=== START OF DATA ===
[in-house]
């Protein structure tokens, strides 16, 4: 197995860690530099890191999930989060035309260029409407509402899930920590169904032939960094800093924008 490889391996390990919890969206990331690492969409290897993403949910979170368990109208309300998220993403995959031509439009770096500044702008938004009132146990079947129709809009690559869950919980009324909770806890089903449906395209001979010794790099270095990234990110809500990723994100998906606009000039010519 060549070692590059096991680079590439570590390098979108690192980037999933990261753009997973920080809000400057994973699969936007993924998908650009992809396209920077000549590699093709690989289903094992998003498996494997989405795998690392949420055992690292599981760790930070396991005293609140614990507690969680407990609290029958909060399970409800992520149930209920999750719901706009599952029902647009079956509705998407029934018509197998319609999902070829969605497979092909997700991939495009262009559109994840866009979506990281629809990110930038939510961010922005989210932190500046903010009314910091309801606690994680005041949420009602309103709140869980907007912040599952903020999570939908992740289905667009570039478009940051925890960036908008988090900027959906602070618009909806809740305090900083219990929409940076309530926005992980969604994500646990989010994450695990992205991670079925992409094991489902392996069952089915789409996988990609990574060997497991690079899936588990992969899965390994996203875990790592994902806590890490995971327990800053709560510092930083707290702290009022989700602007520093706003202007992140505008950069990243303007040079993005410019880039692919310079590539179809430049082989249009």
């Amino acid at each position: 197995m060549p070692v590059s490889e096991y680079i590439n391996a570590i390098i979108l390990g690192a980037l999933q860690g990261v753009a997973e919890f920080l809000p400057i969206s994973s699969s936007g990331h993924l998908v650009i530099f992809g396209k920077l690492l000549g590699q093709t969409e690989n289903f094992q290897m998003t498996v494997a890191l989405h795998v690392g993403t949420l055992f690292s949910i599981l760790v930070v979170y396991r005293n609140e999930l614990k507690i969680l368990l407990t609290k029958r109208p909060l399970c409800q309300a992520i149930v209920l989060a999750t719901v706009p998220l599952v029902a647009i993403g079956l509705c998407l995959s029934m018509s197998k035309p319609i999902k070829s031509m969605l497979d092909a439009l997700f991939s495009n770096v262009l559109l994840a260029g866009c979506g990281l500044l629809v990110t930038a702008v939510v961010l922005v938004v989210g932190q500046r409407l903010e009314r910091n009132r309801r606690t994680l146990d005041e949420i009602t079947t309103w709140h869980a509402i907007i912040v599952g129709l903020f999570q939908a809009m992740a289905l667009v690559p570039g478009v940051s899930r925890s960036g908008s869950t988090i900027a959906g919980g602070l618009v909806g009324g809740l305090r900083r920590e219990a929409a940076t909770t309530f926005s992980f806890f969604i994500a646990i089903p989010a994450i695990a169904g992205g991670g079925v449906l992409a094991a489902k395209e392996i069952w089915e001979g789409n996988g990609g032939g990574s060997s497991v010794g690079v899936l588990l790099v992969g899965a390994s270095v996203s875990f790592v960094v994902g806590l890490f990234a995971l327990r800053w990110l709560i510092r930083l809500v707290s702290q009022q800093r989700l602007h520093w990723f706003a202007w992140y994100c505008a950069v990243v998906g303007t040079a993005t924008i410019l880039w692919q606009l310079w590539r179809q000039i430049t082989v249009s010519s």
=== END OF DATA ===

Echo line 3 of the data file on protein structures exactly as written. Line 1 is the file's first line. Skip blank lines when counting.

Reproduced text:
């Amino acid at each position: 197995m060549p070692v590059s490889e096991y680079i590439n391996a570590i390098i979108l390990g690192a980037l999933q860690g990261v753009a997973e919890f920080l809000p400057i969206s994973s699969s936007g990331h993924l998908v650009i530099f992809g396209k920077l690492l000549g590699q093709t969409e690989n289903f094992q290897m998003t498996v494997a890191l989405h795998v690392g993403t949420l055992f690292s949910i599981l760790v930070v979170y396991r005293n609140e999930l614990k507690i969680l368990l407990t609290k029958r109208p909060l399970c409800q309300a992520i149930v209920l989060a999750t719901v706009p998220l599952v029902a647009i993403g079956l509705c998407l995959s029934m018509s197998k035309p319609i999902k070829s031509m969605l497979d092909a439009l997700f991939s495009n770096v262009l559109l994840a260029g866009c979506g990281l500044l629809v990110t930038a702008v939510v961010l922005v938004v989210g932190q500046r409407l903010e009314r910091n009132r309801r606690t994680l146990d005041e949420i009602t079947t309103w709140h869980a509402i907007i912040v599952g129709l903020f999570q939908a809009m992740a289905l667009v690559p570039g478009v940051s899930r925890s960036g908008s869950t988090i900027a959906g919980g602070l618009v909806g009324g809740l305090r900083r920590e219990a929409a940076t909770t309530f926005s992980f806890f969604i994500a646990i089903p989010a994450i695990a169904g992205g991670g079925v449906l992409a094991a489902k395209e392996i069952w089915e001979g789409n996988g990609g032939g990574s060997s497991v010794g690079v899936l588990l790099v992969g899965a390994s270095v996203s875990f790592v960094v994902g806590l890490f990234a995971l327990r800053w990110l709560i510092r930083l809500v707290s702290q009022q800093r989700l602007h520093w990723f706003a202007w992140y994100c505008a950069v990243v998906g303007t040079a993005t924008i410019l880039w692919q606009l310079w590539r179809q000039i430049t082989v249009s010519s």